Journal of the Association for Information Systems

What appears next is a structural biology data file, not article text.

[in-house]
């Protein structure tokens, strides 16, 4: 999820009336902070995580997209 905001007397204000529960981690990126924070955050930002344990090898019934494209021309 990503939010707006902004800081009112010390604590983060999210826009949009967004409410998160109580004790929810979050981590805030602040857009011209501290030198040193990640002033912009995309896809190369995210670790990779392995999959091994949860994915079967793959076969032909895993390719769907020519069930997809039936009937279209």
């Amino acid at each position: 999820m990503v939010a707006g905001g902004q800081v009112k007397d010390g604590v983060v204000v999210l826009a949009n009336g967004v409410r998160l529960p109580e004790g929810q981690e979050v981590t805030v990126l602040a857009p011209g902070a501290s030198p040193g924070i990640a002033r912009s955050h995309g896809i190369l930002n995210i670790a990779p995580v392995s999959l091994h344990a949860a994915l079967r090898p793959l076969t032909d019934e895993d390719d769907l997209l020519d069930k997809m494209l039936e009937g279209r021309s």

Organizational members who conceal information about adverse behaviors present a substantial risk to that organization. Yet the task of identifying who is concealing information is extremely difficult, expensive, error-prone, and time-consuming. We propose a unique methodology for identifying concealed information: measuring people’s mouse-cursor movements in online screening questionnaires. We theoretically explain how mouse-cursor movements captured during a screening questionnaire differ between people concealing information and truth tellers. We empirically evaluate our hypotheses using an experiment during which people conceal information about a questionable act. While people completed the screening questionnaire, we simultaneously collected mouse-cursor movements and electrodermal activity—the primary sensor used for polygraph examinations—as an additional validation of our methodology. We found that mouse-cursor movements can significantly differentiate between people concealing information and people telling the truth. Mouse-cursor movements can also differentiate between people concealing information and truth tellers on a broader set of comparisons relative to electrodermal activity. Both mouse-cursor movements and electrodermal activity have the potential to identify concealed information, yet mouse-cursor movements yielded significantly fewer false positives. Our results demonstrate that analyzing mouse-cursor movements has promise for identifying concealed information. This methodology can be automated and deployed online for mass screening of individuals in a natural setting without the need for human facilitators. Our approach further demonstrates that mouse-cursor movements can provide insight into the cognitive state of computer users.





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